There are still going to be some frauds, there are still going to be some significant errors, but it's like a police officer trying to stop every crime. ... I don't know if the pendulum's going to swing back in these next few years. There's talk about reducing the intentions of Sarbanes-Oxley, this push by small companies and lobbyists to get rid of 404 -- and we're talking about companies with revenues of $20 million, which isn't so small -- that is going in the other direction and decreasing the quality of audits. There's no doubt if the auditor tests internal controls at the level required by Sarbanes-Oxley, the auditor does more work, but does a better audit. And the company does a better job with the controls.What developments do you see coming in the next five years?The two big trends I see are convergence with internal standards. International Reporting Standards have been taking on more and more importance in Europe and through the rest of the world. That trend will continue in the United States in the development of new standards. I'm on the FASB's advisory council, I think that the FASB wants to work closer and closer with internal standards-setters, and we'll see more and more convergence on new standards. ... I think there are problems with market value accounting, but I do think we'll see a growing trend towards more market accounting.
I think one of the hottest issues over the next few years will be lease accounting. ... Lease accounting is so far away from the economics that it's not even funny. I see it as the CEO of our firm. We sign a lease and I get this report on the economics of the transaction and the accounting for the transaction and never the two shall meet. And I don't know that the accounting will ever completely follow the economics, but it's got to get a little bit closer.What's your prognosis for private GAAP?Your guess is as good as mine. I do not have a crystal ball on that. We're generally not in favor of it. We think there are some disclosure areas that should be addressed differently for private companies versus public companies, because if the readers of private company financials need to have access to all kinds of more financial information, they can call the owner, the CFO and get information. For public companies, there are all kinds of restrictions. ... We just don't think it's good to have two sets of GAAP. It's too confusing, and the trend between companies going public, going private, is there.
You have some very large private companies out there; which side of GAAP are they going to use? Or what about private companies carrying public debt? Or companies that are held by private equity groups? Or private companies that get bought by public companies? To me, it's a quagmire. Now, that's probably not a popular answer with our small and midsized clients, but we think it's the right answer and we're pretty emphatic on it. The problem really runs in the way the profession has emerged in public versus private and the bifurcation of the whole profession and the regulators.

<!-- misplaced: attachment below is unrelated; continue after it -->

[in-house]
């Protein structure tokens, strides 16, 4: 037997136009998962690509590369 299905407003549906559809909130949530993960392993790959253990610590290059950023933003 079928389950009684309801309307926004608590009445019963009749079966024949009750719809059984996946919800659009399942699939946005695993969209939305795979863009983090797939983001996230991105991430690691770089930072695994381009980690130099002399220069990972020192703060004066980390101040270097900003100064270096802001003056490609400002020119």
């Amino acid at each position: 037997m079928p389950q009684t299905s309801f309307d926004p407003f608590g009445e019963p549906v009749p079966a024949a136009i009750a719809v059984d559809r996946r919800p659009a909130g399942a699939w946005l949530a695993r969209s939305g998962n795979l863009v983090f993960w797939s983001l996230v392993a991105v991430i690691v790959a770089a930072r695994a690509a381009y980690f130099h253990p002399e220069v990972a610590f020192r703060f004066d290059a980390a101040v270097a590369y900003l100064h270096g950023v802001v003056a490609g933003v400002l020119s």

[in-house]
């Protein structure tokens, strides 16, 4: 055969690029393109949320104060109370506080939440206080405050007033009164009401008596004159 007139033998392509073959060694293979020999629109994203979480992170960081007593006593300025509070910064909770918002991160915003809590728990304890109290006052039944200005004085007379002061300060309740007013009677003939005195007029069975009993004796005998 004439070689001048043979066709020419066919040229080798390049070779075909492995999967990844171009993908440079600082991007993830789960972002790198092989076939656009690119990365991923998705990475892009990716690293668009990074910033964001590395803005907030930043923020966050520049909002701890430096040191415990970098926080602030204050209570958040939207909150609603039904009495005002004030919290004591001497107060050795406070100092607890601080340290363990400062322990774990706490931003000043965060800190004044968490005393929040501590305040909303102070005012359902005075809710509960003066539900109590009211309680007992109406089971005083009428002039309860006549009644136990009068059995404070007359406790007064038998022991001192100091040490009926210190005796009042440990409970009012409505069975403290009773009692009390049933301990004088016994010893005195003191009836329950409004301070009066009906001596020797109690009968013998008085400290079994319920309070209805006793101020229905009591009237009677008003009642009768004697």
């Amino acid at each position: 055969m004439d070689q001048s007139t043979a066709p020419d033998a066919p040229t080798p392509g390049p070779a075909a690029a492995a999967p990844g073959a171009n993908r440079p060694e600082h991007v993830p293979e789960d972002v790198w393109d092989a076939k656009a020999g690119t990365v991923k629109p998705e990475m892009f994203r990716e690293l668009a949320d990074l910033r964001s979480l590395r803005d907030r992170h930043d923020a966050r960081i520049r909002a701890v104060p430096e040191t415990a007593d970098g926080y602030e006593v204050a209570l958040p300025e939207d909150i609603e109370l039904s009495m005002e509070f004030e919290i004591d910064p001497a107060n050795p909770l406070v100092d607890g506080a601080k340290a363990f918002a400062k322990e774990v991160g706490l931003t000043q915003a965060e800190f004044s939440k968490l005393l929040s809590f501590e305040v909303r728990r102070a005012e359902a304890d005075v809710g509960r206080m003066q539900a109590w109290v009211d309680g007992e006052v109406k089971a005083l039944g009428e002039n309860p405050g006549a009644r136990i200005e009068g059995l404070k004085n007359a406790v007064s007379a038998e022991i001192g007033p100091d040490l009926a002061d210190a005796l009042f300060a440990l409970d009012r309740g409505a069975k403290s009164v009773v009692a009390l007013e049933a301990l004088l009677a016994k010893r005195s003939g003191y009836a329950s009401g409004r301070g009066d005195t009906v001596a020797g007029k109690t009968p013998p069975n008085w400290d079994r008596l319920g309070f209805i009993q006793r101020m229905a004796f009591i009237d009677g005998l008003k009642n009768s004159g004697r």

To us, the answer is to change GAAP. Fix that with the FASB. I'd rather see us focus our attention on things like enhanced business reporting.
The other thing I'll say on that is that in the rest of the world, there are efforts to come up with some different standards, but private companies, many of them are international in scope. There are $25 million companies that have operations in different countries. We need the same standards, ultimately, on a global basis. Accounting needs to be accounting. It's very hard to sit and explain to somebody outside of the profession why the accounting is different in one country versus another.Is there any news to report on the Refco lawsuit?From the legal standpoint, it's in the very early stages. We don't anticipate any major problems, although I'm sure it'll cost us a lot of money in legal fees, as these cases always do.Is there anything you would have done differently?Always, but there's no indications of anything else we could have done, even with hindsight being 20-20... . We have done a pretty thorough investigation of the audit, and as far as we can tell we did all the right auditing procedures, all the right standards, a lot of work. ... I think as a profession, there's more and more we can do in the area of auditing for fraud. It does point out that no matter how much auditing you do, even if you do all the right things, if there's collusion at the top, some frauds can still be pulled off. It's very, very frustrating for the profession and for all the firms.What's Grant Thornton doing in response to the first round of PCAOB inspections?One of the things we've spoken out about publicly is that firms should share the results and the tools and the processing of procedures of what they do on internal controls. ... [That's the way] to find some best practices.
If you study all the [PCAOB] reports, they're all pretty similar. Some had more comments than others, but it's not really the quantity as much as the nature of the comments. But without digging into it, it's hard to reach any conclusions by reading what's on the [PCAOB's] Web site -- other than that all the firms can improve their auditing. ... I think you can't read too much into it, other than that the PCAOB did a very thorough review and really beat up the firms, appropriately so. They did their job. They dug into these engagements and forced all of the firms to do more work and make changes. And we're working on making those changes. ...
One of the things we said in our response to the PCAOB is that the board should use what they learned to help all the firms adopt best practices. I think the PCAOB is really in a unique position. They've seen the underbellies of every firm. The good, the bad, and the ugly. [If another firm] is doing something better than Grant Thornton, then we want to hear about it.